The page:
Entertainment Law Question.I have a band and I am the songwriter of the band. I need to have my songs copywritten so that I can begin to expose the songs to producers and other individuals as well as create hard copies for distribution.Here are my questions:1) Throughout all of my various research, have been led to believe that there are two different types of copywrites: one for the songwriter(s), and the other for the recording and the recording artists. Is that true?Is so (and I believe it to be so),2) How do I accomplish making both of those copywrites? I have scored over the GOV copywrite page and cannot fine the answer.
Country relating to Question: United States
State (if USA): Georgia
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I can understand your confusion and frustration, as the US Copyright Office does not make this easy to understand. You would want to copyright the actual song (lyrics, sheet music, etc...) as a "musical work". Any recording would be a "sound recording". These are two different copyrights, and would require two different copyright filings.
For example, the song "You Raise Me Up" was written by Brendan Graham and Rolf Lovland, who own the copyright to the musical work. But the song has been covered more than 125 times, each having its own copyright. Now each time a new band wants to cover that work, they would need a license from the musical work holder to do so, but once they get that, their own recording would be copyrightable.
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You can do it online here: https://eco.copyright.gov/eService_enu/start.swe?SWECmd=Start&SWEHo=eco.copyright.gov.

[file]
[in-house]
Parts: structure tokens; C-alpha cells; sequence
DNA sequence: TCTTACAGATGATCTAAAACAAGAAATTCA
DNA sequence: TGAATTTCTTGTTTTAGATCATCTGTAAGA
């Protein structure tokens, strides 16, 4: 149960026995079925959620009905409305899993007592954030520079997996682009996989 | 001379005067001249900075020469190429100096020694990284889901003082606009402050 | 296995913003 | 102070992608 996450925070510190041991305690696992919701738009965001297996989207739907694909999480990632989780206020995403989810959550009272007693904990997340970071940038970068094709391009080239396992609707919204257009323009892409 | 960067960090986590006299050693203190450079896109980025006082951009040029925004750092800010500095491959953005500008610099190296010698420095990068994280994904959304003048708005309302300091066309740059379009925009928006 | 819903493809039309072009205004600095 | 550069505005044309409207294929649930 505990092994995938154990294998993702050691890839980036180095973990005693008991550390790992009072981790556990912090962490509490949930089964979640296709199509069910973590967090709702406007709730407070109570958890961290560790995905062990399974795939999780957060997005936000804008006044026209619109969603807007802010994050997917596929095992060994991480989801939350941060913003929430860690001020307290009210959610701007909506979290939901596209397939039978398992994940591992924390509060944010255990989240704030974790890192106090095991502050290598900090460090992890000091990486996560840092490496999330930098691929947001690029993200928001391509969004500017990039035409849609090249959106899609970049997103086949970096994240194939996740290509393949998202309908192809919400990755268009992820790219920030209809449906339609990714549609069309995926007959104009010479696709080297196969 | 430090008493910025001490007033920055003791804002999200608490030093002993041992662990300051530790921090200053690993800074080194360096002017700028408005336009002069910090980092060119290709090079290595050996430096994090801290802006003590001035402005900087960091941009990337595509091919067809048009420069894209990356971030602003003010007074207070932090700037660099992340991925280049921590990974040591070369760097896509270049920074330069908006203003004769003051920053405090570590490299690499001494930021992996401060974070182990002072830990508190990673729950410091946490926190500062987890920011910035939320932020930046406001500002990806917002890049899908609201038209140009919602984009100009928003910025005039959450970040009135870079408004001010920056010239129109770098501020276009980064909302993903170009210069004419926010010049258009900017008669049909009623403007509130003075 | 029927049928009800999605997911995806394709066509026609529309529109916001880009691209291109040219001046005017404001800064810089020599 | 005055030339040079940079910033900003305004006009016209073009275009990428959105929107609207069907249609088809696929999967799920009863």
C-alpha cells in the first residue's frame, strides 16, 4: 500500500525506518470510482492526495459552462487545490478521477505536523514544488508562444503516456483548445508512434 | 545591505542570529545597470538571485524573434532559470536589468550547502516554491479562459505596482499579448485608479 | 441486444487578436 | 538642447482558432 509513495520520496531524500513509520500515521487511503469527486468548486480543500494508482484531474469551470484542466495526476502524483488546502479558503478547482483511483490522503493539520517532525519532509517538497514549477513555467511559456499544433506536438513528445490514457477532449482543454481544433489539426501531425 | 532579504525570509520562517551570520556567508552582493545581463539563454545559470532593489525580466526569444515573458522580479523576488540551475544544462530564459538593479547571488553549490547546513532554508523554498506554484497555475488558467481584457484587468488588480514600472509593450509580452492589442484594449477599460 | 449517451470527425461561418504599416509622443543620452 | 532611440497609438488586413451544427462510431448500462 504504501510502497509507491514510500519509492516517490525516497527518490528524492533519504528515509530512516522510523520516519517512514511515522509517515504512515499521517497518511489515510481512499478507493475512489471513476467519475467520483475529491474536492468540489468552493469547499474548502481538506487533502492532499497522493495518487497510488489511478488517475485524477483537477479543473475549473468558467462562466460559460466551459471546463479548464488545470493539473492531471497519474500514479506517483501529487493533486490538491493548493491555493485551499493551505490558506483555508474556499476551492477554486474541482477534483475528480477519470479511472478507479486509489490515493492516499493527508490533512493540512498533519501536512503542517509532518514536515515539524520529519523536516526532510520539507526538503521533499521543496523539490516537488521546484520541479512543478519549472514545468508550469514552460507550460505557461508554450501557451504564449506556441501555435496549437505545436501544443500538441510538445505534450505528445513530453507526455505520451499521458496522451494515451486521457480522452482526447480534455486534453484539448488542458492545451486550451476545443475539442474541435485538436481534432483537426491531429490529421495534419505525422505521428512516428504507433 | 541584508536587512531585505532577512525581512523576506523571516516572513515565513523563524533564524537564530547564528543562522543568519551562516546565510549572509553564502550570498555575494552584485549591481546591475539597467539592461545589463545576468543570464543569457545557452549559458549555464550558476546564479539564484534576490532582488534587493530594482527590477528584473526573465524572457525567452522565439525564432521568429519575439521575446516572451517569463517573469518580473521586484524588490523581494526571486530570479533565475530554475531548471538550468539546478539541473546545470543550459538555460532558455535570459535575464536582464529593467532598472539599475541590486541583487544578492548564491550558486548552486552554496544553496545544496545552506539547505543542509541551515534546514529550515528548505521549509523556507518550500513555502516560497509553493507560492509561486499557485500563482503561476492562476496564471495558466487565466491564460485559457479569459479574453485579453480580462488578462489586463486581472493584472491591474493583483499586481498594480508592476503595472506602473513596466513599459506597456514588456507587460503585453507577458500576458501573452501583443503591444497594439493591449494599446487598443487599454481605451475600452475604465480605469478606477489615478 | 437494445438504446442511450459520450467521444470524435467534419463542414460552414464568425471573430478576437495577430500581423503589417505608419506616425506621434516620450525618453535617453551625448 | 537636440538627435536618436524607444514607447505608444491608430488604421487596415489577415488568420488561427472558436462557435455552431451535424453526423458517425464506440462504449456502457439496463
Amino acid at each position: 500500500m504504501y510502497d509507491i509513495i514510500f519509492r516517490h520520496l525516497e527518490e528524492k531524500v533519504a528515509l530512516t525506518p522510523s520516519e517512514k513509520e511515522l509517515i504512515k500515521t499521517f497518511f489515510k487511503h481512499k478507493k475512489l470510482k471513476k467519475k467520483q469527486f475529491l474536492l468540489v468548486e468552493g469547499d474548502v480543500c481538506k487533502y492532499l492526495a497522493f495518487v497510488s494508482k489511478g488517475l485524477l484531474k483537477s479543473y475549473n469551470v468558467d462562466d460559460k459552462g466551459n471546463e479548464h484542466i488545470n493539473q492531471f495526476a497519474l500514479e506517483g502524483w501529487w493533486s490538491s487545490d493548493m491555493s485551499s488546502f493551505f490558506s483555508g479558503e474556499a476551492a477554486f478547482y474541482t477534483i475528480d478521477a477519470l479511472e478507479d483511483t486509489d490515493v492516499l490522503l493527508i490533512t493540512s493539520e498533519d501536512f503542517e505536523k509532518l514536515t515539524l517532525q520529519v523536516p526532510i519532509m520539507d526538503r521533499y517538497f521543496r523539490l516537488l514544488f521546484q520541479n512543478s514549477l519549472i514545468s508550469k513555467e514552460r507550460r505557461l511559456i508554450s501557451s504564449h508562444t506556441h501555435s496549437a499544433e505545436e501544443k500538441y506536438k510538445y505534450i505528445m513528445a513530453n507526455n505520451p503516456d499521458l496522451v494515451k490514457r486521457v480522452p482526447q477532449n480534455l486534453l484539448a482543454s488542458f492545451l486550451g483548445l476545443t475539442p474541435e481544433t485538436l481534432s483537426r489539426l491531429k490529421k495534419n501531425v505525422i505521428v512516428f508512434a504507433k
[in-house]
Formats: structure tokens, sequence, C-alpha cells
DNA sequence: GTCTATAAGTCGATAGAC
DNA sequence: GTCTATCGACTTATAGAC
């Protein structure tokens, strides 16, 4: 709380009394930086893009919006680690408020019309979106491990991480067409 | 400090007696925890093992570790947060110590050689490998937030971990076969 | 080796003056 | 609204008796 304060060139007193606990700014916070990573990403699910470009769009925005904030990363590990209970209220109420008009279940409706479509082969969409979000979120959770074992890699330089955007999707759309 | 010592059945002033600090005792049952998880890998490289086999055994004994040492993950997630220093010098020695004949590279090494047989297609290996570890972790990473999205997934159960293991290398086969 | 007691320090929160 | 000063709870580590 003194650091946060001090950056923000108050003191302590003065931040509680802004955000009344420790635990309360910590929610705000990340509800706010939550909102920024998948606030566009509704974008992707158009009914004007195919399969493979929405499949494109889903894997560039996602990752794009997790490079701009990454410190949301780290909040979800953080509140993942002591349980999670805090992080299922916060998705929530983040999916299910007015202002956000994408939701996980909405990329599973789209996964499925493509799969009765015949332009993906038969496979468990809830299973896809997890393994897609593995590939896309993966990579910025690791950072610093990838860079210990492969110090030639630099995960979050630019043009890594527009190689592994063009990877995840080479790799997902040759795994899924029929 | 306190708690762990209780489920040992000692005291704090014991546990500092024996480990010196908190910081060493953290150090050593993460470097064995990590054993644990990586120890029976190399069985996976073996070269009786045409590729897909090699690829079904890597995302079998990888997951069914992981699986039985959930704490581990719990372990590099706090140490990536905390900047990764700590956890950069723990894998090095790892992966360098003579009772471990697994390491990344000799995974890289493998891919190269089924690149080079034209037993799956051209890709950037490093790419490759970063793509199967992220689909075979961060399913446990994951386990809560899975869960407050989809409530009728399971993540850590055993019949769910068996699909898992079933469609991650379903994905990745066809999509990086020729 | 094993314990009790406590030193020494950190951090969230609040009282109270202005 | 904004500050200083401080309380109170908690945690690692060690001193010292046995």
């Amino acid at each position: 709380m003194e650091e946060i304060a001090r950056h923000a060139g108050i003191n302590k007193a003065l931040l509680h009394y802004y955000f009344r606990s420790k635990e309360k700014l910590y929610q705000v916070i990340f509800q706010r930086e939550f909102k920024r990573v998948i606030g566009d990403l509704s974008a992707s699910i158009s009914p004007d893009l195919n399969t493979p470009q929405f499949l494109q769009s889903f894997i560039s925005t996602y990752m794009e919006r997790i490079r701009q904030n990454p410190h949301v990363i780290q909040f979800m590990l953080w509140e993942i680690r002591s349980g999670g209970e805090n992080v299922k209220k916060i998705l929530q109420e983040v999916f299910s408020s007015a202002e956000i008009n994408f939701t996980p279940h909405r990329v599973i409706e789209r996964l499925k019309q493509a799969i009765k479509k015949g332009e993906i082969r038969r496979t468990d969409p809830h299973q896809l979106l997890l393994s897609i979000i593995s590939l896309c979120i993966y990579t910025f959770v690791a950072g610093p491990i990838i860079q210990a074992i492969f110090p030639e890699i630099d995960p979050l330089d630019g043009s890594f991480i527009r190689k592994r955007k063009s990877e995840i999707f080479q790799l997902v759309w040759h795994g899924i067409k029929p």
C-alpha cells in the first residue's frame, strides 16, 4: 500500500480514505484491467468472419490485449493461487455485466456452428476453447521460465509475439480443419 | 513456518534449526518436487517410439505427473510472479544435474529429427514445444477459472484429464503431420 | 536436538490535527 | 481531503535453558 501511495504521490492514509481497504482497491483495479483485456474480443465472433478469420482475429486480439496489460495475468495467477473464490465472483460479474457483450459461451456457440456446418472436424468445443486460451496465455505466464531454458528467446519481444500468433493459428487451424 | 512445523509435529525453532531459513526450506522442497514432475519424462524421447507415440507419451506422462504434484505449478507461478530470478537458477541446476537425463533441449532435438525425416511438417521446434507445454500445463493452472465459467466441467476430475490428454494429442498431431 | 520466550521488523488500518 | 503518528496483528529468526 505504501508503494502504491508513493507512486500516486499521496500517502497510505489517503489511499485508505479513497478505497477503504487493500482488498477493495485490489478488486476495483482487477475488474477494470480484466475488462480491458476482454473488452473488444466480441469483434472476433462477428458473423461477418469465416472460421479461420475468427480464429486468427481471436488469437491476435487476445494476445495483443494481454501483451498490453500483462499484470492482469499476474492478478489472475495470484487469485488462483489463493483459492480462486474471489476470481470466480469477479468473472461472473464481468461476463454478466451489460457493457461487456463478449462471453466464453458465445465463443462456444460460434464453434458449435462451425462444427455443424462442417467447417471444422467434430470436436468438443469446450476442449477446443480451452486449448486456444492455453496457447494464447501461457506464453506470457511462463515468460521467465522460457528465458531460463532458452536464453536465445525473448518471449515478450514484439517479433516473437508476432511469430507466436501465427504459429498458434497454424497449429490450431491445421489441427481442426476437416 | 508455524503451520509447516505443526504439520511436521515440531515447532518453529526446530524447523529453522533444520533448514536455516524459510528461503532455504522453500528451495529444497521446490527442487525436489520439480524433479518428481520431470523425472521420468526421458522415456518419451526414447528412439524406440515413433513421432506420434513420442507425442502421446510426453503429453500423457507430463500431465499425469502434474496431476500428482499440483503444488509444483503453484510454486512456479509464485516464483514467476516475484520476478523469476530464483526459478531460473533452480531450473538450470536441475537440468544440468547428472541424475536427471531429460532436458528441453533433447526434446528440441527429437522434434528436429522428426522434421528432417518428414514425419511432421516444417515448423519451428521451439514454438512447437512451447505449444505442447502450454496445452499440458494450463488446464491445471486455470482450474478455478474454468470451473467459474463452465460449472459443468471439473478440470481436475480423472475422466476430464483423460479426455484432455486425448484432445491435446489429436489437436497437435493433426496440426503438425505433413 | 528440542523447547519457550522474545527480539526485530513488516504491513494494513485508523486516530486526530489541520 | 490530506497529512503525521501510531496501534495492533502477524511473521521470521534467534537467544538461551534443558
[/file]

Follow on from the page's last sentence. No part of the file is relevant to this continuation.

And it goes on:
Register a free account. Click on "new user" to open your account. You'll need to give your name, address, country (if not from the USA), phone details, and preferred contact method.Once you have an account opened, you can use this every time you'd like to make a copyright application. The account allows you to monitor your applications and to find various types of information concerning copyright. There is also a tutorial on making a claim provided. Complete your online copyright application. Click on "Register a New Claim" under "Copyright Services," located in the left hand column of your account. Be prepared to answer questions about yourself, the work you're seeking to copyright and where you'd like the copyright certification to be sent.Pay the $35 fee via either credit or debit card, electronic check, or a copyright office deposit account. Upload an electronic copy of your work. Many types of files are accepted, but check the Copyright Office's complete list to ensure that you're not sending in an incompatible file. If you don't want to do this, you can send a hard copy (non-returnable) and it has to be sent in a box, not an envelope (and CDs should in jewel cases). You can make a shipping address slip from the site.
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Licensed Texas General Practice Attorney
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